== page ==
Another example we worked on was at NAMDEB mine in Namibia where a historic Portuguese shipwreck was accidentally discovered during marine diamond mining operations on the Atlantic south-west coast. When the shipwreck was discovered, NAMDEB was in unchartered territory as to what to do with the maritime heritage. A debate ensued as to what should be the procedures to follow given the shipwreck was yielding the largest haul of gold and silver coins, ivory and more than 80 tonnes of historic cargo dating to the 1490s AD. Eventually, we were brought in to resolve this potential international dispute over the wreck with Portugal and Spain interested. We stepped in, did the research and discovered that according to the law, NAMDEB was in the right because the ship was considered as their property. This led to a whole joint initiative between an international team of experts including American, Canadian, Portuguese, German, Kenyan, Spanish and UNESCO’s Africa World Heritage Fund team coming in to assist on the final recover of the wreck and subsequently extending the local Namibian legislations and regulations to include international marine heritage. Eventually we assisted the Namibian government towards ratifying the Underwater Heritage Convention.
In both these cases, our solution led to real community interaction and consultation, and real change in how companies act and think about what happens downstream, not just what happens upstream. The policy that was created in Namibia came from what we do and what we set out to do with Siyathembana Group.
It is important to look at what big companies do and where they do it; ask yourself why one large international mining company would de-investing, for example, from South Africa and instead investing in Zimbabwe. If you do not, you are missing a regional approach. You cannot only follow the politics side of things; look at what else is happening in the counties and in the region as a block. Africa is not homogeneous; you cannot approach it with one mind and one train of thought.
As an entrepreneurship senior lecturer, what attributes would you say the next generation needs to be successful entrepreneurs?
Dr. McEdward Murimbika: I am an advocate of training, and in my opinion, there are not enough institutions that focus on entrepreneurship. There are many training centres, but there are few who focus on entrepreneurship. It is a very different mind-set and you need a different set of skills and knowledge for it. Everyone aspires to be an entrepreneur, but there are very few who can make it happen. That’s what motivated me to take time out of my executive schedule and offer my expertise teaching to Masters classes at the Wits Business School.
The next generation needs to have a globalised outlook, be adaptable and have an innovative mind-set. I have seen that one of the biggest challenges in creating African entrepreneurs is that South African students do not understand Africa, going into it or how to approach work on the continent. They think it is a straight road, which is a complete misnomer. The understanding needs to be there that you need to learn about Africa and understand it.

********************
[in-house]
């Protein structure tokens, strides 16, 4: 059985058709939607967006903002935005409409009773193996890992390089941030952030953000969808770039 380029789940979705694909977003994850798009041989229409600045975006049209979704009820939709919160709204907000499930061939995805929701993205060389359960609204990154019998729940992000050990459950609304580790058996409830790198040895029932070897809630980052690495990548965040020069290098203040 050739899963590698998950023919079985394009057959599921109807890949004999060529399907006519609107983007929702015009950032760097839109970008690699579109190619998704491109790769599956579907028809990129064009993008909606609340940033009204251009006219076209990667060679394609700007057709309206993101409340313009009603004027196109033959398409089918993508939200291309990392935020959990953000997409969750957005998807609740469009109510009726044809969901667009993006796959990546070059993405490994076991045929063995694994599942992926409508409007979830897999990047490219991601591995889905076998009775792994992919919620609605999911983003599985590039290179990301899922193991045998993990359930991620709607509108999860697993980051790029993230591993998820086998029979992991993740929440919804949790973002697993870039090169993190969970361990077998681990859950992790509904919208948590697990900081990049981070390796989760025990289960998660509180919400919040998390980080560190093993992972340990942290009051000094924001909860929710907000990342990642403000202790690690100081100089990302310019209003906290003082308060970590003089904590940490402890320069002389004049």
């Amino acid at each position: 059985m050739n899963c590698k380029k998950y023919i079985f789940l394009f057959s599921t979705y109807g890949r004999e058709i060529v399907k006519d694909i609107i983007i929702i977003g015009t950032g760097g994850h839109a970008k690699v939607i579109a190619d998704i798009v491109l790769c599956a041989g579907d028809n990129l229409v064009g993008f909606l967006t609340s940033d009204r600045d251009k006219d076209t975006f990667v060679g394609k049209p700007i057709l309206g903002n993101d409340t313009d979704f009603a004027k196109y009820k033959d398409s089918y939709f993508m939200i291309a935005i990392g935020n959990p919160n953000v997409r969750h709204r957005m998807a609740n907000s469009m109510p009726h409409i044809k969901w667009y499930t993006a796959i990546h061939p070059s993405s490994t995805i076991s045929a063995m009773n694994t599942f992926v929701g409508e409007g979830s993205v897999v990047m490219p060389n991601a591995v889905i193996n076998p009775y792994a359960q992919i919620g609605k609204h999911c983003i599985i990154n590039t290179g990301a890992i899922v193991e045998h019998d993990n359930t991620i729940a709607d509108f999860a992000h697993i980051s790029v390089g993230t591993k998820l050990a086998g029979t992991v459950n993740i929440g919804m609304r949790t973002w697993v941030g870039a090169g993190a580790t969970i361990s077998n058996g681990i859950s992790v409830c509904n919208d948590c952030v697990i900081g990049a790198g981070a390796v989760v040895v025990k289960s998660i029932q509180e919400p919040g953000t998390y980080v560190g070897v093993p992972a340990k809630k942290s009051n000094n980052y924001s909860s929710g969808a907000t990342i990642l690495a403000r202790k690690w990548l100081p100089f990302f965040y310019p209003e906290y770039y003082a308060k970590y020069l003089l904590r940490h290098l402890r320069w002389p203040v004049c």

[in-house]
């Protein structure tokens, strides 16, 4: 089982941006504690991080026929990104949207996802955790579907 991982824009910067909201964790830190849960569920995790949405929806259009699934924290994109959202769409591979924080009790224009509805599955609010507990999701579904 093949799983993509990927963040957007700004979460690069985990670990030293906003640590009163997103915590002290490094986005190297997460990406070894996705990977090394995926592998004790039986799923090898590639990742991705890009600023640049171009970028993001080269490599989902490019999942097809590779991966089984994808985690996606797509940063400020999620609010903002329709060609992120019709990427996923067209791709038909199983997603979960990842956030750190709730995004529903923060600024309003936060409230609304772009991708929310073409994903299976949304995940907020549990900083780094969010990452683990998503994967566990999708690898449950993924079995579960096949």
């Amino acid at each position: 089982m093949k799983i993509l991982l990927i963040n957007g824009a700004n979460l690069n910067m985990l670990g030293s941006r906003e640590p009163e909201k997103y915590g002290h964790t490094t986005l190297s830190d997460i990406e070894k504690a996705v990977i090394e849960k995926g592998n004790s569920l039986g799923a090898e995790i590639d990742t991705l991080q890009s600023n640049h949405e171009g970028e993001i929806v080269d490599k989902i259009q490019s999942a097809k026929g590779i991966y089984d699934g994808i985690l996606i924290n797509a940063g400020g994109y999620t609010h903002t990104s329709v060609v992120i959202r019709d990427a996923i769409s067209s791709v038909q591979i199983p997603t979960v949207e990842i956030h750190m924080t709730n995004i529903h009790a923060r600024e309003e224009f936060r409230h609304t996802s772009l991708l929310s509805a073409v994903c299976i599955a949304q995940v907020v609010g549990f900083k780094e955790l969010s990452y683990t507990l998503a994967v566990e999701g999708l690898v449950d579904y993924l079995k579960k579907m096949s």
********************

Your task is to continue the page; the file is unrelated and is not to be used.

Students need to understand that even though South Africa is the strongest economy on the continent, other African countries will and are already changing that. Nigeria, for example, has a population three times the size of South Africa. This means that Nigeria has a huge internal market, which will give it a huge push especially in terms of digital innovation. In terms of industrialisation, Ethiopia is doing far better than South Africa. Here you have a lot of stagnation, where Ethiopia is exceeding in their exports and manufacturing. When you give this information to South African students they have a hard time to believe it, which shows how much there is for them to still learn.
In terms of innovation, one model I focus on is innovation in technology. I look at the current issue of convergence and exponential technologies. When I look at the mining sector, one of the demands is that they cannot advance technology faster than what the regulations allow. Robotics or full atomisation, for example, are not allowed in South Africa’s mining sector. Yet, a lot of South African mines, particularly the gold sector, are old, unstable and unsafe and if you combine this with labour instability, the mining shafts are being retired not because the mineral resource is gone, but because the gold mine has become inefficient to maintain. These inefficiencies can be solved with technological convergence such that we see in robotics.
The students come back and say people will lose their jobs because robotics will take over everything. This is not only wrong but a narrow perspective. These students are thinking about unemployment and about the future incorrectly. All you are doing is delaying going to the toilet because you are afraid you will be hungry. Introducing robotics will increase productivity, sales, and everything that follows that. Unemployment, then becomes a different issue and a different problem to solve by applying innovation spurred by convergence of technologies as opposed to the current retrogressive approaches trying to save jobs by seeking to block technological progress.